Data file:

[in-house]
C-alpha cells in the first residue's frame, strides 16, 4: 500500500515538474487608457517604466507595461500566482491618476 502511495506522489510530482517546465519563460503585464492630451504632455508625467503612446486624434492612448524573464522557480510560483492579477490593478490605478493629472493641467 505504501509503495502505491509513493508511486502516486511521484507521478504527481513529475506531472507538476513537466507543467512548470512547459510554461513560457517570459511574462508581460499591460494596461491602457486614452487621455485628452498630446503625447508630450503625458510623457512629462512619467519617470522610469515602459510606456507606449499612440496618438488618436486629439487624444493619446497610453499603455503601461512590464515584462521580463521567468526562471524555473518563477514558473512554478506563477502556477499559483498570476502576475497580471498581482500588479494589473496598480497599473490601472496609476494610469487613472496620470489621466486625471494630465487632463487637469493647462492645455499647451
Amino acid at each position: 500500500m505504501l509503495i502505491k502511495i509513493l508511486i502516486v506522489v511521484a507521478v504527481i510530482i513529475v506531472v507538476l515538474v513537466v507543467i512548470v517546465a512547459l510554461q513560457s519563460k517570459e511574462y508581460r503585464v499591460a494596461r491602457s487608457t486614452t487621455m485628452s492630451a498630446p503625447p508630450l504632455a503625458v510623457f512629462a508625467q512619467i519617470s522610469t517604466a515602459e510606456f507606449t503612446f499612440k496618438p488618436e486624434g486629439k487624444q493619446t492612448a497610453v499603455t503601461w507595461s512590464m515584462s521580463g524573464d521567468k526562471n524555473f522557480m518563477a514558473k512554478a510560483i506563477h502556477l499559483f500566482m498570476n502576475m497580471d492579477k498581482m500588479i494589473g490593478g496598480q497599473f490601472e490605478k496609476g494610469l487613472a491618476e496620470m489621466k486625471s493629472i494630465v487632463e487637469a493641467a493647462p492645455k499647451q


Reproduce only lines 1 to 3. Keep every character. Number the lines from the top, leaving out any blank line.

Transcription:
[in-house]
C-alpha cells in the first residue's frame, strides 16, 4: 500500500515538474487608457517604466507595461500566482491618476 502511495506522489510530482517546465519563460503585464492630451504632455508625467503612446486624434492612448524573464522557480510560483492579477490593478490605478493629472493641467 505504501509503495502505491509513493508511486502516486511521484507521478504527481513529475506531472507538476513537466507543467512548470512547459510554461513560457517570459511574462508581460499591460494596461491602457486614452487621455485628452498630446503625447508630450503625458510623457512629462512619467519617470522610469515602459510606456507606449499612440496618438488618436486629439487624444493619446497610453499603455503601461512590464515584462521580463521567468526562471524555473518563477514558473512554478506563477502556477499559483498570476502576475497580471498581482500588479494589473496598480497599473490601472496609476494610469487613472496620470489621466486625471494630465487632463487637469493647462492645455499647451
Amino acid at each position: 500500500m505504501l509503495i502505491k502511495i509513493l508511486i502516486v506522489v511521484a507521478v504527481i510530482i513529475v506531472v507538476l515538474v513537466v507543467i512548470v517546465a512547459l510554461q513560457s519563460k517570459e511574462y508581460r503585464v499591460a494596461r491602457s487608457t486614452t487621455m485628452s492630451a498630446p503625447p508630450l504632455a503625458v510623457f512629462a508625467q512619467i519617470s522610469t517604466a515602459e510606456f507606449t503612446f499612440k496618438p488618436e486624434g486629439k487624444q493619446t492612448a497610453v499603455t503601461w507595461s512590464m515584462s521580463g524573464d521567468k526562471n524555473f522557480m518563477a514558473k512554478a510560483i506563477h502556477l499559483f500566482m498570476n502576475m497580471d492579477k498581482m500588479i494589473g490593478g496598480q497599473f490601472e490605478k496609476g494610469l487613472a491618476e496620470m489621466k486625471s493629472i494630465v487632463e487637469a493641467a493647462p492645455k499647451q